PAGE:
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The Fokker F.VII was an airliner produced in the 1920s by the Dutch aircraft manufacturer Fokker, Fokker's American subsidiary Atlantic Aircraft Corporation, and other companies under licence.
Design and development
The original Walter Rethel design of 1924 was a single-engined high-winged monoplane. Anthony Fokker modified the design with two additional engines to enter the inaugural Ford Reliability Tour in 1925, which it won. Consequently, the production versions F.VIIa/3m, F.VIIb/3m and F.10 all had three engines, and the aircraft became popularly known as the Fokker Trimotor.
The 8- to 12-passenger Fokker was the aircraft of choice for many early airlines, both in Europe and the Americas. Along with the similar Ford Trimotor, it dominated the American market in the late 1920s. However, the popularity of the Fokker quickly came to an end after the 1931 death of Notre Dame football coach Knute Rockne in the crash of TWA Flight 599, a Fokker F.10. The subsequent investigation, which revealed problems with the Fokker's plywood-laminate construction, resulted in the banning of the aircraft on commercial flights, and the rise of all-metal aircraft such as the Boeing 247 and Douglas DC-2.
Pioneers and Explorers
The F.VII was used by many explorers and aviation pioneers, including:
- Lieutenant Colonel 'Dan' Minchin, Captain Leslie Hamilton and Princess Loewenstein-Wertheim attempted to become the first aviators to cross the Atlantic from east to west using a Fokker F.VIIa named the St. Raphael on August 31, 1927. Their fate remains unknown.
- Amelia Earhart became the first woman to fly across the Atlantic on June 17, 1928, as a passenger aboard the Fokker F.VIIb/3m Friendship.
- Single-engined transport aircraft, five built.
- F.VIIa (F.VIIa/1m)
- Single-engined transport aircraft, slightly larger than F.VII with new undercarriage and wing. Flown on March 12, 1925. First aircraft had 420 hp (310 kW) inline Packard Liberty engine but remaining 39 F.VIIa had mostly radial Bristol Jupiter or Pratt Whitney Wasp engines.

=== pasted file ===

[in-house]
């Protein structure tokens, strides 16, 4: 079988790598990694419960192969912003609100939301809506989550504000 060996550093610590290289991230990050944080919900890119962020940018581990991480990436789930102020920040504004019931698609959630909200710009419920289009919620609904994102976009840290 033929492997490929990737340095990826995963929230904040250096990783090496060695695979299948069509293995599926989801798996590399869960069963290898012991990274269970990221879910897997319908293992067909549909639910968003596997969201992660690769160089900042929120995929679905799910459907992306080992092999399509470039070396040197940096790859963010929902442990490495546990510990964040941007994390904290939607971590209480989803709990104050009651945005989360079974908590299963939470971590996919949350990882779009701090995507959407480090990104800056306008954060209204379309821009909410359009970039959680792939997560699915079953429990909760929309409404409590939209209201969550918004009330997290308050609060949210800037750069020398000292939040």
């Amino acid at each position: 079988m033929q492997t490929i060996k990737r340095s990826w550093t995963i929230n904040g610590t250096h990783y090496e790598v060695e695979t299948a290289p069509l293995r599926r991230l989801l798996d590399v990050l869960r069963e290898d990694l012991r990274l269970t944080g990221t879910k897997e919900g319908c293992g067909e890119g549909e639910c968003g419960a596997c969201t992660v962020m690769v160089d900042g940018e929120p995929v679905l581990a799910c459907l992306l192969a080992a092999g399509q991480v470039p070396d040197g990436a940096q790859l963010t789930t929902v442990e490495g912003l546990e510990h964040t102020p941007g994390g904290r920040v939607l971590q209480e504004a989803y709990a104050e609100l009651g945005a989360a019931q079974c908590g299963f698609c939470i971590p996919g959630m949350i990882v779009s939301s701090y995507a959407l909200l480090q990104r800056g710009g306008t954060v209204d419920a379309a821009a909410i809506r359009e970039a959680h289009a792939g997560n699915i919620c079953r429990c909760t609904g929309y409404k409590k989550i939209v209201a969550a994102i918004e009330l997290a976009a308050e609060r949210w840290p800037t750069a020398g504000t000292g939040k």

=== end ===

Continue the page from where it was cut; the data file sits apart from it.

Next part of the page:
- Version with two additional underwing engines, flown on September 4, 1925. The first two aircraft were identical to the F.VIIa. From the third aircraft, the fuselage was 31 in (80 cm) longer and was powered by with 200 hp (149 kW) Wright J-4 Whirlwind radial engines. Probably only 18 were built while many F.VIIas were upgraded to the F.VIIa/3m standard.
First two Fokker F.VIIAs were converted into three-engined transport aircraft.
- Main production version with greater span, 154 built including built under licence.
- American airliner version, enlarged to carry 12 passengers.
- CIDNA operated seven F.VIIa aircraft.
- STAR operated one F.VIIa aircraft.
- Malert operated two F.VIIa aircraft.
- KLM received all five F.VII aircraft and 15 F.VIIas.
- Aero operated six F.VIIa aircraft for a short period in 1928. Since 1 January, 1929 all aircraft were handed over to PLL LOT airline.
- Polskie Linie Lotnicze LOT operated six F.VIIas and 13 F.VIIb/3ms between 1929 and 1939.
- Swissair operated one F.VIIa and eight F.VIIb-3m aircraft.
- United States
- Independent State of Croatia
- Polish Air Force operated 21 F.VIIb/3m (20 of them were licence-built) aircraft as bombers and transports between 1929 and 1939.
- United States
- Kingdom of Yugoslavia
Fokker F.VIIb/3m; Atlantic-Fokker C-2A
- Crew: 2
- Capacity: 8 passengers
- Length: 47 ft 11 in (14.60 m)
- Wingspan: 71 ft 2 in (21.70 m)
- Height: 12 ft 8 in (3.90 m)
- Empty weight: 6,725 lb (3,050 kg)
- Loaded weight: 11,570 lb (5,200 kg)
- Powerplant: 3× Wright J-5 Whirlwind radial engines, 220 hp (164 kW) each
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Published - July 2009